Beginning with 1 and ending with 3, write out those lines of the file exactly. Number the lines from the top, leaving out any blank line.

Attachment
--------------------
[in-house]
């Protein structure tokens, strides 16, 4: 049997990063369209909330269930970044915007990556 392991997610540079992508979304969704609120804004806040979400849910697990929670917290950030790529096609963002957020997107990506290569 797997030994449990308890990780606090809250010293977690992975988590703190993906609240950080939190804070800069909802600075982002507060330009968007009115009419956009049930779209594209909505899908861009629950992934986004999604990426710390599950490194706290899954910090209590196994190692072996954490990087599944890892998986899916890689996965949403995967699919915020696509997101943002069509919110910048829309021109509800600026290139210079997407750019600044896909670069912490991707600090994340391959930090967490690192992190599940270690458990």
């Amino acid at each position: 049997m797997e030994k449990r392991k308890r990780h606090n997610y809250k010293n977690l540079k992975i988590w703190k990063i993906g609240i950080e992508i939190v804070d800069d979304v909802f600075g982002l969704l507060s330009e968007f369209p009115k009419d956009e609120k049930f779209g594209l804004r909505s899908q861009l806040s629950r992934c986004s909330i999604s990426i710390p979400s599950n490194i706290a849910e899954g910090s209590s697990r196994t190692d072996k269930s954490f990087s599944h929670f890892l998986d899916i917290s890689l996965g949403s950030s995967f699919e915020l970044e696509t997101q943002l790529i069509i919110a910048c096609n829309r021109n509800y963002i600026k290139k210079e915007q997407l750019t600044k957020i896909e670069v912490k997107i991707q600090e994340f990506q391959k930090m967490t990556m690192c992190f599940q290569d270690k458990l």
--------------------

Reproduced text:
[in-house]
């Protein structure tokens, strides 16, 4: 049997990063369209909330269930970044915007990556 392991997610540079992508979304969704609120804004806040979400849910697990929670917290950030790529096609963002957020997107990506290569 797997030994449990308890990780606090809250010293977690992975988590703190993906609240950080939190804070800069909802600075982002507060330009968007009115009419956009049930779209594209909505899908861009629950992934986004999604990426710390599950490194706290899954910090209590196994190692072996954490990087599944890892998986899916890689996965949403995967699919915020696509997101943002069509919110910048829309021109509800600026290139210079997407750019600044896909670069912490991707600090994340391959930090967490690192992190599940270690458990």
């Amino acid at each position: 049997m797997e030994k449990r392991k308890r990780h606090n997610y809250k010293n977690l540079k992975i988590w703190k990063i993906g609240i950080e992508i939190v804070d800069d979304v909802f600075g982002l969704l507060s330009e968007f369209p009115k009419d956009e609120k049930f779209g594209l804004r909505s899908q861009l806040s629950r992934c986004s909330i999604s990426i710390p979400s599950n490194i706290a849910e899954g910090s209590s697990r196994t190692d072996k269930s954490f990087s599944h929670f890892l998986d899916i917290s890689l996965g949403s950030s995967f699919e915020l970044e696509t997101q943002l790529i069509i919110a910048c096609n829309r021109n509800y963002i600026k290139k210079e915007q997407l750019t600044k957020i896909e670069v912490k997107i991707q600090e994340f990506q391959k930090m967490t990556m690192c992190f599940q290569d270690k458990l």